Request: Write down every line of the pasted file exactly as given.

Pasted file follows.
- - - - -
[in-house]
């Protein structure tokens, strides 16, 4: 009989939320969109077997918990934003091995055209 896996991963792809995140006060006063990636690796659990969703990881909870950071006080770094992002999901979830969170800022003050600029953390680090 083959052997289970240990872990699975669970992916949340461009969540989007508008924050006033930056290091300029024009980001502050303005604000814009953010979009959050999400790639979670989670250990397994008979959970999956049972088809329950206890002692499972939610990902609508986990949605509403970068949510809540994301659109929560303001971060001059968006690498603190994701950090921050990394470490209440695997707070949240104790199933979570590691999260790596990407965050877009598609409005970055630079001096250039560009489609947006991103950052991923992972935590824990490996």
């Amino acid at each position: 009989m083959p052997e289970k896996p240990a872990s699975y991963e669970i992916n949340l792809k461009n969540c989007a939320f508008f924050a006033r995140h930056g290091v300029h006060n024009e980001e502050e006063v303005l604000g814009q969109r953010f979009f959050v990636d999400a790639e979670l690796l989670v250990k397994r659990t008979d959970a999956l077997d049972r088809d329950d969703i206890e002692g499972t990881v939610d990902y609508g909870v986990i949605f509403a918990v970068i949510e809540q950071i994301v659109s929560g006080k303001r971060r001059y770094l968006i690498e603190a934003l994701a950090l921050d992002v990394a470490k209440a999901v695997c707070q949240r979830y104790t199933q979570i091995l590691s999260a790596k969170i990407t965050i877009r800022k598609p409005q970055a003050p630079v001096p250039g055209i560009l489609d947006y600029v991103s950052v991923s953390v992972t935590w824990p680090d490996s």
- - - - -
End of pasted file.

[in-house]
């Protein structure tokens, strides 16, 4: 009989939320969109077997918990934003091995055209 896996991963792809995140006060006063990636690796659990969703990881909870950071006080770094992002999901979830969170800022003050600029953390680090 083959052997289970240990872990699975669970992916949340461009969540989007508008924050006033930056290091300029024009980001502050303005604000814009953010979009959050999400790639979670989670250990397994008979959970999956049972088809329950206890002692499972939610990902609508986990949605509403970068949510809540994301659109929560303001971060001059968006690498603190994701950090921050990394470490209440695997707070949240104790199933979570590691999260790596990407965050877009598609409005970055630079001096250039560009489609947006991103950052991923992972935590824990490996």
């Amino acid at each position: 009989m083959p052997e289970k896996p240990a872990s699975y991963e669970i992916n949340l792809k461009n969540c989007a939320f508008f924050a006033r995140h930056g290091v300029h006060n024009e980001e502050e006063v303005l604000g814009q969109r953010f979009f959050v990636d999400a790639e979670l690796l989670v250990k397994r659990t008979d959970a999956l077997d049972r088809d329950d969703i206890e002692g499972t990881v939610d990902y609508g909870v986990i949605f509403a918990v970068i949510e809540q950071i994301v659109s929560g006080k303001r971060r001059y770094l968006i690498e603190a934003l994701a950090l921050d992002v990394a470490k209440a999901v695997c707070q949240r979830y104790t199933q979570i091995l590691s999260a790596k969170i990407t965050i877009r800022k598609p409005q970055a003050p630079v001096p250039g055209i560009l489609d947006y600029v991103s950052v991923s953390v992972t935590w824990p680090d490996s």